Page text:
The Senate on Tuesday confirmed economist Richard Clarida to be vice chair of the Federal Reserve, cementing a new era of leadership at the United States' central bank.
Clarida is a widely respected economics professor at Columbia University and has been a managing director at the bond firm PIMCO since 2006. He has experience in academia, financial markets and in D.C. policy circles. A Republican, Clarida served as an assistant secretary at the Treasury Department during the George W. Bush administration. He was nominated to the Fed by President Trump.
The Senate confirmed him by a vote of 69 to 26.
Clarida will now take on the No. 2 leadership position at the Fed, working alongside Chair Jerome H. Powell and New York Fed President John Williams. All three men are new to these roles in the past year, although they have all said they intend to carry out the slow and “gradual” path of raising interest rates that former chair Janet L. Yellen initiated before she left in early February because Trump did not renominate her to the post.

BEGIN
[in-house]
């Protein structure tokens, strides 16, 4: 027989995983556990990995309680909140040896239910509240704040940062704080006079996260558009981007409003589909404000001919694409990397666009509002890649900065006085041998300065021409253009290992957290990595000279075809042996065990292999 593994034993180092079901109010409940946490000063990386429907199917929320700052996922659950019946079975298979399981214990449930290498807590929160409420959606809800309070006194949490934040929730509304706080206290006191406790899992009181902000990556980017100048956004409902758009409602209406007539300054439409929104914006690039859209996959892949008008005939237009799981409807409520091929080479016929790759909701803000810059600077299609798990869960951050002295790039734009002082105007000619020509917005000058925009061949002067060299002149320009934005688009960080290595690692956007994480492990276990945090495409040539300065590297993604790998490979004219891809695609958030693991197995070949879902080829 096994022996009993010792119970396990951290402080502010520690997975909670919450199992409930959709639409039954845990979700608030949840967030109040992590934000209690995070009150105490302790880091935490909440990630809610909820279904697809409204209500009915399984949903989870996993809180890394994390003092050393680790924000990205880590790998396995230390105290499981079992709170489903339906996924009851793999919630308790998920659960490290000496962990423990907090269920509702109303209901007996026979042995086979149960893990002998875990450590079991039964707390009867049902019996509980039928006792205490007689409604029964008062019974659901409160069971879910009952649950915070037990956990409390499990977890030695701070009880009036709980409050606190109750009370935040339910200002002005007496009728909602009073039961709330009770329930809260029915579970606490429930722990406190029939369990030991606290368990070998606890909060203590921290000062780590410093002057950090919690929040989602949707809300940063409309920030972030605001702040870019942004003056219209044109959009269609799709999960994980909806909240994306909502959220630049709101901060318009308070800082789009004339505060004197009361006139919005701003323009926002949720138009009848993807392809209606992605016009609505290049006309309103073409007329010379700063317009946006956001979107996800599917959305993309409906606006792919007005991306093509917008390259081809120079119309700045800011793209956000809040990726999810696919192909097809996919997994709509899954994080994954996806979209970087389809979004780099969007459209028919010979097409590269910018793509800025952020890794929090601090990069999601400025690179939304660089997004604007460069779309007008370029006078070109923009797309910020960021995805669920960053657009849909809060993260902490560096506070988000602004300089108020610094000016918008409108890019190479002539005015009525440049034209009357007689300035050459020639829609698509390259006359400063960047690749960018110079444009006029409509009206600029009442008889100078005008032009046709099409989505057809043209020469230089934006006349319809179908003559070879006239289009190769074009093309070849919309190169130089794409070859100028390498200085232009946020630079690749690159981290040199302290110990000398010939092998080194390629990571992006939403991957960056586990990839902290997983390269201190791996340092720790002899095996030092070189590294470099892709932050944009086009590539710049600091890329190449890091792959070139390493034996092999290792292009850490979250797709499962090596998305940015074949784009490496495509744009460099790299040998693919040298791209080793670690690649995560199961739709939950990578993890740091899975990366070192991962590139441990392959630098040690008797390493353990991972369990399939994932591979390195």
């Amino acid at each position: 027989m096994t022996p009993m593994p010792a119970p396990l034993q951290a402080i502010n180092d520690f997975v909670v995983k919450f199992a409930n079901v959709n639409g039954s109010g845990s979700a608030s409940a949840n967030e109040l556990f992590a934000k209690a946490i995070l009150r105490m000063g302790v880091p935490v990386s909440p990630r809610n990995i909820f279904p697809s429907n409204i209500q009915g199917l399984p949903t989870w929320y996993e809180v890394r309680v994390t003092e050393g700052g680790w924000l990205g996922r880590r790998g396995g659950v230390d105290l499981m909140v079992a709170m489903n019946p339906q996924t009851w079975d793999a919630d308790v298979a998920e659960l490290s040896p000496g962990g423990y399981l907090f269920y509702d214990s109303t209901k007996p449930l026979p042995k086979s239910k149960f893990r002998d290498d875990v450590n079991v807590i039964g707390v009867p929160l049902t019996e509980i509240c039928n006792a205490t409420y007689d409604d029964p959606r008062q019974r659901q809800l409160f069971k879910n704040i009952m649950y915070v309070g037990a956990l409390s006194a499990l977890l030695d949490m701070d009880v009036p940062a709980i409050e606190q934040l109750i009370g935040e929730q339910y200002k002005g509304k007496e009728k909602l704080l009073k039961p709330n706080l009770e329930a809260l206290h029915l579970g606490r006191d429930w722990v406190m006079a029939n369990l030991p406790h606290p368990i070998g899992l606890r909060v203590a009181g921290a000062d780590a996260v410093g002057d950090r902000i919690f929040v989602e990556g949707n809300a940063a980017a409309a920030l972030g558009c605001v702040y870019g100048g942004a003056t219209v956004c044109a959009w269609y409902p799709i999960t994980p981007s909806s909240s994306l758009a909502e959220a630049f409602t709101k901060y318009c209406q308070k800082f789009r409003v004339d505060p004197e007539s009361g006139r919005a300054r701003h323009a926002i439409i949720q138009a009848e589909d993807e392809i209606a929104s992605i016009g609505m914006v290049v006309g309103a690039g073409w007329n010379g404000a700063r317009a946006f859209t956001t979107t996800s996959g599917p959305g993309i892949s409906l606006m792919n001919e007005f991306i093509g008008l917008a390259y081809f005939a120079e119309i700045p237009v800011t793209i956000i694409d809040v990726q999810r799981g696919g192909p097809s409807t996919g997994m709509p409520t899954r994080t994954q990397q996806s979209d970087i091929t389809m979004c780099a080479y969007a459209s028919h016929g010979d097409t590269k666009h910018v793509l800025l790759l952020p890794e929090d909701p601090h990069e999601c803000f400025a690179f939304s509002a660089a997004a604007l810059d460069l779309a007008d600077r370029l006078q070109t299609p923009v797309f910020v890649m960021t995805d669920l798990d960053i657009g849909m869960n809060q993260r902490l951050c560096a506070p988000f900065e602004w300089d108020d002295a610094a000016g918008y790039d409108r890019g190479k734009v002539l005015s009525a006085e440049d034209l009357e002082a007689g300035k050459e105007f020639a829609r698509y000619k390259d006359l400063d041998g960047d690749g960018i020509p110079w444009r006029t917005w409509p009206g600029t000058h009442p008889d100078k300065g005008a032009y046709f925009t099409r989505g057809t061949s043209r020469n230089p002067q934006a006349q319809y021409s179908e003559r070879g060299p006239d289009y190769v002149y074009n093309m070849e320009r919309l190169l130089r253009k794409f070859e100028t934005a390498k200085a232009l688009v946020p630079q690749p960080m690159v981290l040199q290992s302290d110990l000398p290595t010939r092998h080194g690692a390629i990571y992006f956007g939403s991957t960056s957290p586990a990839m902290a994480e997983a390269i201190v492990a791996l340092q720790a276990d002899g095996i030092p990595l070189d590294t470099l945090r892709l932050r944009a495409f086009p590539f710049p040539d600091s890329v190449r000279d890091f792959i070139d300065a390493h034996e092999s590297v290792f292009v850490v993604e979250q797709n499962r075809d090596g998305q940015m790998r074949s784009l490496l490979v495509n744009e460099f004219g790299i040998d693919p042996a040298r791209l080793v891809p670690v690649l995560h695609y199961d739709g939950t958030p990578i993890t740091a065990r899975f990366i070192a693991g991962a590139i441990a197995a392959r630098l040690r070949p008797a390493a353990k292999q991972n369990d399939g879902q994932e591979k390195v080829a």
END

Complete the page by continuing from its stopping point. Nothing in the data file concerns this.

Trump has criticized the Fed numerous times this summer for hiking interest rates too quickly. Trump said he was “not thrilled” with Powell and the interest rates increases again last week and urged the central bank to hold off raising rates. But Powell defended the Fed’s gradual rate hike plan in a speech Friday. Clarida is expected to share Powell’s view that interest rates — which are in a range of 1.75 to 2 percent — need to go slightly higher to keep the economy from overheating.
The Fed is widely expected to hike rates again at its next meeting, in late September, despite Trump’s wishes.
While Trump has lashed out at the Fed, his top economic advisers have been supportive of Powell and his team of central bankers. On Tuesday, Treasury Secretary Steven Mnuchin called Powell a “phenomenal leader” in an appearance on CNBC.
The Fed is an independent agency over which Trump has no influence except for the appointment of the chair, vice chair and the governors. Three of Trump’s Fed nominees have been confirmed so far. Two more -- Michelle Bowman and Mravin Goodfriend -- await confirmation, and then Trump has one more open seat he can nominate someone to fill. The president does not appoint the heads of the regional Fed banks such as the New York Fed. Trump’s Fed nominees have been seen by Wall Street as fairly conventional choices.
Powell has an extensive background in business and private equity, but he does not have a PhD in economics. Clarida and Williams are both PhDs with extensive research credentials, and they are expected to help shape the way the Fed models the economy and makes policy decisions.